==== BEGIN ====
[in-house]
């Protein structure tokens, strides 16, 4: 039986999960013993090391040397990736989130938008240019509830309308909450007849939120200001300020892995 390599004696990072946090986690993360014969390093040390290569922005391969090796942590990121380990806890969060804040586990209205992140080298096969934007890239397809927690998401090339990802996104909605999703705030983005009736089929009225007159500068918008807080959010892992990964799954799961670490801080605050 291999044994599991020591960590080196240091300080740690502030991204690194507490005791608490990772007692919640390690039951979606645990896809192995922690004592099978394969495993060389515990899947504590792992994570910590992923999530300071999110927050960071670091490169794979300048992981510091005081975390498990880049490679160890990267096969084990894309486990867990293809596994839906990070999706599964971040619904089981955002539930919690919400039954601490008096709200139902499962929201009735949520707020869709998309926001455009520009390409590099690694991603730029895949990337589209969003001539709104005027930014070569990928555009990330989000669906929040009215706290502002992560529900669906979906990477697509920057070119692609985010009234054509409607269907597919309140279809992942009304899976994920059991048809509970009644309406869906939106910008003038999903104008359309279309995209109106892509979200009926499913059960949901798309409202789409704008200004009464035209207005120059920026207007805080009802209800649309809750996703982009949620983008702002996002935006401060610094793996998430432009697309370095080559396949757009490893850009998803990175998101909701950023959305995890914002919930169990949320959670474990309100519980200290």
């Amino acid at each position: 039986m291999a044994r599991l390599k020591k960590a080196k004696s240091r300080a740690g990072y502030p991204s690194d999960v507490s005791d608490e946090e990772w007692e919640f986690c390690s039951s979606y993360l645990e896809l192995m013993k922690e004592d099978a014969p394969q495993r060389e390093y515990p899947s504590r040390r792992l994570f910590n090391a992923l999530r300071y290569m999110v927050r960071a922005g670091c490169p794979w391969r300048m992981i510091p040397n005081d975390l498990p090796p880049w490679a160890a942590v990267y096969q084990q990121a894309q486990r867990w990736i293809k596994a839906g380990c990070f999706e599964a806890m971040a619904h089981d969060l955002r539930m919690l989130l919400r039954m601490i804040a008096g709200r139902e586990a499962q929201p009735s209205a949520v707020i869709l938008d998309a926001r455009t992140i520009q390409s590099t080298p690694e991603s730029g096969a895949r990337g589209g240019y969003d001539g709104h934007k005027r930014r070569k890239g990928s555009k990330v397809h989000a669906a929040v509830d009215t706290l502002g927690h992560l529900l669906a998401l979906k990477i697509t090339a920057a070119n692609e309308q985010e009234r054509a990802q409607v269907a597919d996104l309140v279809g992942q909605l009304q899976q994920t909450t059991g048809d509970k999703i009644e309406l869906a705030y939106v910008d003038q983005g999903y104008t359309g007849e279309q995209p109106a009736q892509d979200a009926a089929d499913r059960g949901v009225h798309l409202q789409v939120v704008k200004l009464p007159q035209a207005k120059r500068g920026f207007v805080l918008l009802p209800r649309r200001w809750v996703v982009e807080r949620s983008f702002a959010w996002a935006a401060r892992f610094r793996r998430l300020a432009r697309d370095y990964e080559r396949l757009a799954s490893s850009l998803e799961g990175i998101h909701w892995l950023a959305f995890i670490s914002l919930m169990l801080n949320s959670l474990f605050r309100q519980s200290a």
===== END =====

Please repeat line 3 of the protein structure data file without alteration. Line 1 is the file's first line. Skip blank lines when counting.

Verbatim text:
């Amino acid at each position: 039986m291999a044994r599991l390599k020591k960590a080196k004696s240091r300080a740690g990072y502030p991204s690194d999960v507490s005791d608490e946090e990772w007692e919640f986690c390690s039951s979606y993360l645990e896809l192995m013993k922690e004592d099978a014969p394969q495993r060389e390093y515990p899947s504590r040390r792992l994570f910590n090391a992923l999530r300071y290569m999110v927050r960071a922005g670091c490169p794979w391969r300048m992981i510091p040397n005081d975390l498990p090796p880049w490679a160890a942590v990267y096969q084990q990121a894309q486990r867990w990736i293809k596994a839906g380990c990070f999706e599964a806890m971040a619904h089981d969060l955002r539930m919690l989130l919400r039954m601490i804040a008096g709200r139902e586990a499962q929201p009735s209205a949520v707020i869709l938008d998309a926001r455009t992140i520009q390409s590099t080298p690694e991603s730029g096969a895949r990337g589209g240019y969003d001539g709104h934007k005027r930014r070569k890239g990928s555009k990330v397809h989000a669906a929040v509830d009215t706290l502002g927690h992560l529900l669906a998401l979906k990477i697509t090339a920057a070119n692609e309308q985010e009234r054509a990802q409607v269907a597919d996104l309140v279809g992942q909605l009304q899976q994920t909450t059991g048809d509970k999703i009644e309406l869906a705030y939106v910008d003038q983005g999903y104008t359309g007849e279309q995209p109106a009736q892509d979200a009926a089929d499913r059960g949901v009225h798309l409202q789409v939120v704008k200004l009464p007159q035209a207005k120059r500068g920026f207007v805080l918008l009802p209800r649309r200001w809750v996703v982009e807080r949620s983008f702002a959010w996002a935006a401060r892992f610094r793996r998430l300020a432009r697309d370095y990964e080559r396949l757009a799954s490893s850009l998803e799961g990175i998101h909701w892995l950023a959305f995890i670490s914002l919930m169990l801080n949320s959670l474990f605050r309100q519980s200290a």